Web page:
The acting is also some of the best I have seen on TV.  I mentioned before that Bryan Cranston is possibly the greatest TV actor of all time.  But close to him I would have to put Terry O'Quinn as John Locke.  His body of work on the show is a tour-de-force of power, passion, weakness, despair, and confidence.  He plays all of those contradictions in a way that attracts us to him even at times when we should be repulsed.  There was always something more going on behind that amazing charisma.  But Matthew Fox, Evangeline Lilly, Jorge Garcia, Josh Holloway, and so many others brought their A-game to their performances.  (Maggie Grace comes off a bit artificial but that may be partly due to the shallowness of how her character was written)

From an artistic point of view, the show had an amazing cinematic style.  The special effects were great (for television), and they spent a lot of time making the shots capture the epic vistas and the emotional cataclysms.  I love how expertly they move the camera around in a shot to maximized the emotional effect.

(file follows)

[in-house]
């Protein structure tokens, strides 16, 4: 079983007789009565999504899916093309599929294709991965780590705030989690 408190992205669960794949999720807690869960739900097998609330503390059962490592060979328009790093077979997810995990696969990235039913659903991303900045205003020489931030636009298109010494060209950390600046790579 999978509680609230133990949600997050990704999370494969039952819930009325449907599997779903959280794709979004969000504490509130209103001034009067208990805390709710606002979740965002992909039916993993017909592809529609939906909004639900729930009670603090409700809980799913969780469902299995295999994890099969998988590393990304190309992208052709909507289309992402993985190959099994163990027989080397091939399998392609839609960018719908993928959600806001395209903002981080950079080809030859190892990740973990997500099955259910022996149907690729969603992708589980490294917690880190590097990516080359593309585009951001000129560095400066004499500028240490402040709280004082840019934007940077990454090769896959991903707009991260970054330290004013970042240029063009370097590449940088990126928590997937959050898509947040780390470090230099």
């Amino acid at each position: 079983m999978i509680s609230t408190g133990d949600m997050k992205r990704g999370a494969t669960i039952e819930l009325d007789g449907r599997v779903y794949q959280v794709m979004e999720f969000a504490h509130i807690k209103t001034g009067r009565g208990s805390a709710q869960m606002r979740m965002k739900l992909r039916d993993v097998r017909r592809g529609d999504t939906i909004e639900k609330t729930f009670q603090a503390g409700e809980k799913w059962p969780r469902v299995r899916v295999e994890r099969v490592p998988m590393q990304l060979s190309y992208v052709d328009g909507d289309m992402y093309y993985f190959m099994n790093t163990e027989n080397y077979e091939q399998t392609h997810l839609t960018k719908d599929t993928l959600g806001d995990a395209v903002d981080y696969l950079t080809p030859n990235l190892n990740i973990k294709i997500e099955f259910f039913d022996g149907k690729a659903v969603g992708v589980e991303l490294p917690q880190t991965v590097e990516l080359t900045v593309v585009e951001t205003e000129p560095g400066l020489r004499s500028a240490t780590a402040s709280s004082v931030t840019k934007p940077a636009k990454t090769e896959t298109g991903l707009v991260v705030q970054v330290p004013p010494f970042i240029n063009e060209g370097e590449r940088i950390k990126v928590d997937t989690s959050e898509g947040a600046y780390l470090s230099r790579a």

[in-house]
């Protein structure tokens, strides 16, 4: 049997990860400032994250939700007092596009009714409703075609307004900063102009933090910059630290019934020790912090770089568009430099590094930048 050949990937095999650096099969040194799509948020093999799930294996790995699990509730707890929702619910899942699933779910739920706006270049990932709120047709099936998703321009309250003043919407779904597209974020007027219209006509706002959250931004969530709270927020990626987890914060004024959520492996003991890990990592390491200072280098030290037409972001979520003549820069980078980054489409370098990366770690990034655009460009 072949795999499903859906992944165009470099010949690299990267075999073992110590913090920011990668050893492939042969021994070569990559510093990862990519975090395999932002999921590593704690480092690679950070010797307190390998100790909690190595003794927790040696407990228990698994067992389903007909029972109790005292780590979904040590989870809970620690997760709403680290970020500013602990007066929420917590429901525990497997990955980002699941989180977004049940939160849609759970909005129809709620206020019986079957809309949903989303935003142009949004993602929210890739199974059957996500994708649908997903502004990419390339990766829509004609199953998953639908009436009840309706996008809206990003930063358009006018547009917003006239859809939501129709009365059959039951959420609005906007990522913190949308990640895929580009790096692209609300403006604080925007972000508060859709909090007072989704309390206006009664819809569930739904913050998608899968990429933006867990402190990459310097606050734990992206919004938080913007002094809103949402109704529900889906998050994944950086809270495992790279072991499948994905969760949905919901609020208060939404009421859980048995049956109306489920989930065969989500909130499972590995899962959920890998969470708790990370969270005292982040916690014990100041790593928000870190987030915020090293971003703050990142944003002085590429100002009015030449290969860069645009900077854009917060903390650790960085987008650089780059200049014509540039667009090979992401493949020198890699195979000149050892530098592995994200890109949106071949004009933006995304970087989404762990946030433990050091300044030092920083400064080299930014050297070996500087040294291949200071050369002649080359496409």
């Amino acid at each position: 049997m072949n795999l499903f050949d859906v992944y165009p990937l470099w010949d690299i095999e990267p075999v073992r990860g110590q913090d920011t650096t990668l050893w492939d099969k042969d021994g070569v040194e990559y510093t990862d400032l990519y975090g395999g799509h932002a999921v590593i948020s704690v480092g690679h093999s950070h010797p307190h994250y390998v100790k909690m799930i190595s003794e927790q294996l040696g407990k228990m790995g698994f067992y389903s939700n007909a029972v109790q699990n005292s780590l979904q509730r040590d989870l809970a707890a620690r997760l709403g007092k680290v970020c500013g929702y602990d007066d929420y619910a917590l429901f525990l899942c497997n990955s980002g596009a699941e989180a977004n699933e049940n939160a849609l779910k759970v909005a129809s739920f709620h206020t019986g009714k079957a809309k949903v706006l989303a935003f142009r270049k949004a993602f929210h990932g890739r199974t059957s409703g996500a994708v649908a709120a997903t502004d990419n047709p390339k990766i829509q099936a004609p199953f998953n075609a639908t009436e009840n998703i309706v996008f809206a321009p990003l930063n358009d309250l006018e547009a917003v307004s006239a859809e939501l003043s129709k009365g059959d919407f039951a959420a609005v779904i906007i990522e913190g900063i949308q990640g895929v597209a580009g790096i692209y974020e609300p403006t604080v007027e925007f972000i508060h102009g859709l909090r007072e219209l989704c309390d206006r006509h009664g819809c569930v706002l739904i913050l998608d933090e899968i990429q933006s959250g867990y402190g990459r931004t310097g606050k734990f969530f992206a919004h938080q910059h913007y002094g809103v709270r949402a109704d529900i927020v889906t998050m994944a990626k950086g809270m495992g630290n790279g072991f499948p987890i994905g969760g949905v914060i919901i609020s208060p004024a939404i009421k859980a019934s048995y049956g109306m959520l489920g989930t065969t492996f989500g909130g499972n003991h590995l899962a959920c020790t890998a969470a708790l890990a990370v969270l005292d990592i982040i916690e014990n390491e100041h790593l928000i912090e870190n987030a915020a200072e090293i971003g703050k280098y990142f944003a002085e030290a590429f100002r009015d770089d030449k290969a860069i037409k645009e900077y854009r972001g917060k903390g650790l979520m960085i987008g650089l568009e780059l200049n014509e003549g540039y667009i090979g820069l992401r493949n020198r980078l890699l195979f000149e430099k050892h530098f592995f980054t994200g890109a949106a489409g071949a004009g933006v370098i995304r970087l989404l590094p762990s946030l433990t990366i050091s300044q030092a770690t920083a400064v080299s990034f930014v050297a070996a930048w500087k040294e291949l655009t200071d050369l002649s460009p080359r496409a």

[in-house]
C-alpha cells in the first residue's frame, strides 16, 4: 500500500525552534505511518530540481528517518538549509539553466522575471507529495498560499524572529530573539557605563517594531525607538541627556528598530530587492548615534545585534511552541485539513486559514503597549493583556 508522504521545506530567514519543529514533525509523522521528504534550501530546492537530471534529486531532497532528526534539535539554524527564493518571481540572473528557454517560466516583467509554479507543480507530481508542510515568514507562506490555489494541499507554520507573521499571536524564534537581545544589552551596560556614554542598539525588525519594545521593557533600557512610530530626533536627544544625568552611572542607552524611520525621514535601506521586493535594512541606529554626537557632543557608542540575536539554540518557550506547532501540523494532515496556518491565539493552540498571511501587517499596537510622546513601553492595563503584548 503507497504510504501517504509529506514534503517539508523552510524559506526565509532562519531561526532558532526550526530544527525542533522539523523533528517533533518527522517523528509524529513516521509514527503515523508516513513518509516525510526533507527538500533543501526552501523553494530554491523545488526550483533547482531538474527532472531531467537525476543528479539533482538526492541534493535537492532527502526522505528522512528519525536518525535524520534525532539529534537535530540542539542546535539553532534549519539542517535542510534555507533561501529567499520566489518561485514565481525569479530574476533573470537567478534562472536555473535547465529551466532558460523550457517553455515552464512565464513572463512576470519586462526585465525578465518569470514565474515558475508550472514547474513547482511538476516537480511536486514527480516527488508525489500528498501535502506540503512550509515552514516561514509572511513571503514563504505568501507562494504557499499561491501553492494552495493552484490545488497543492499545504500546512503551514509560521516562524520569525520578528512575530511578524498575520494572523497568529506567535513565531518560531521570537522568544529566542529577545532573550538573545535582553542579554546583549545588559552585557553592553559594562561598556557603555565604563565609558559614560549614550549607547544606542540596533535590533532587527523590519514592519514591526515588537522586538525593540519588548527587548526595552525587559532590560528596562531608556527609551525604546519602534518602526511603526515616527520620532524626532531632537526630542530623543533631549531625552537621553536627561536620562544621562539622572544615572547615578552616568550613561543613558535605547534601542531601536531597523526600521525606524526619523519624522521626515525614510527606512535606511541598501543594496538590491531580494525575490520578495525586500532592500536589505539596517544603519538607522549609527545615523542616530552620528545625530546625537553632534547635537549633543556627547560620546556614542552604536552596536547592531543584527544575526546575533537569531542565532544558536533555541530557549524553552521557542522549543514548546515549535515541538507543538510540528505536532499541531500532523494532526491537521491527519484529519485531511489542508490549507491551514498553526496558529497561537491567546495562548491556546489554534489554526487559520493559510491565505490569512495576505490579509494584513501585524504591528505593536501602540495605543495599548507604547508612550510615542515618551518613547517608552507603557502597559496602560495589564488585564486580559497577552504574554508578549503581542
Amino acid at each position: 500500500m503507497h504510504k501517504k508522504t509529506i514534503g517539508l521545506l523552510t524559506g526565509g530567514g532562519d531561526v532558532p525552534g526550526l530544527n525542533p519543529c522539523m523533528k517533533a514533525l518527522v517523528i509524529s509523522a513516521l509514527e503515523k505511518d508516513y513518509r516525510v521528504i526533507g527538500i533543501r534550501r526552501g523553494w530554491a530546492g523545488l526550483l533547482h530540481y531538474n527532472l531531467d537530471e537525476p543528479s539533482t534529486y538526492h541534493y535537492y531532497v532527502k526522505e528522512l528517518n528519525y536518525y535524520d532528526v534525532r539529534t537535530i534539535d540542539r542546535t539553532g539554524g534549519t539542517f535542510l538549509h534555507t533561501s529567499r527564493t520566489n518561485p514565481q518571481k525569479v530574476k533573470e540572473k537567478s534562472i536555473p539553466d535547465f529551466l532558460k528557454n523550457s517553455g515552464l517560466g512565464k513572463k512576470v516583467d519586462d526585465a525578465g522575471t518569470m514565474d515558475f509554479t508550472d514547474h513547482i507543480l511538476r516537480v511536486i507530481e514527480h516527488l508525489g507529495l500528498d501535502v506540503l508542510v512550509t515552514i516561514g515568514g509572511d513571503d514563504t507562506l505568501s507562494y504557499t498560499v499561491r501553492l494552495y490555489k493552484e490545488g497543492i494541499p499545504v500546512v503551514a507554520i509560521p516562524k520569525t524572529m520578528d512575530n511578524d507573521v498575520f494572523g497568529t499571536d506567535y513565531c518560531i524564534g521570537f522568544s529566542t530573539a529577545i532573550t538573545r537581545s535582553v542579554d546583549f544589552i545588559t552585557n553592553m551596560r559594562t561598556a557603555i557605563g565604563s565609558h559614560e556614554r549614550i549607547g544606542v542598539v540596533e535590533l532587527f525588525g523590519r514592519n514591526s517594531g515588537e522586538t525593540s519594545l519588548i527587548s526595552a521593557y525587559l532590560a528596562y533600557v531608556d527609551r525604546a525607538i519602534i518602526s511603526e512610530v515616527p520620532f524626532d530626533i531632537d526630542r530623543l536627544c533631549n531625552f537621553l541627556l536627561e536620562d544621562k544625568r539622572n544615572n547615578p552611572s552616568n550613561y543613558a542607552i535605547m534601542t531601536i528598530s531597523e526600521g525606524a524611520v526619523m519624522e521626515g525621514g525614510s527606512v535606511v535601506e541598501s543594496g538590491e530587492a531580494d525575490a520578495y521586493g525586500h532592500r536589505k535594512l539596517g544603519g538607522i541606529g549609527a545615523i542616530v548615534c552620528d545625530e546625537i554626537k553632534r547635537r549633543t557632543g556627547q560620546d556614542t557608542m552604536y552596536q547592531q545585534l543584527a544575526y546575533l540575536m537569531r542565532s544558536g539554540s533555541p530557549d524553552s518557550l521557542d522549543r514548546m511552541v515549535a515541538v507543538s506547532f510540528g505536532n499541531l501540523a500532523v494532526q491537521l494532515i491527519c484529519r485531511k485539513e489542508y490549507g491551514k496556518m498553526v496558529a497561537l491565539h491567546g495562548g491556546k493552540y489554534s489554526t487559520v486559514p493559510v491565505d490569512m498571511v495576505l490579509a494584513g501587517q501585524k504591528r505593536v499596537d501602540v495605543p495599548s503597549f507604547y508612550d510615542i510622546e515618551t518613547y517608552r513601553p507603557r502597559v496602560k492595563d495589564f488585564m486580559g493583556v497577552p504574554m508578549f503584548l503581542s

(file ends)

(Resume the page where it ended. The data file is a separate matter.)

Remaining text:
And that is part of the show's brilliance as well: the emotion.  Every artistic choice was made to maximize the emotional impact of the story, whether it was the cinematography, the acting, the set design or the music.  Special mention should be made here for Michael Gianchinno's absolutely beautiful score.  It is one of the finest, most evocative orchestrations and I have ever heard in the visual arts.  The "Shepherd's Theme" is so simple and profound.  And his finale "Moving On" never fails to stir my spirit.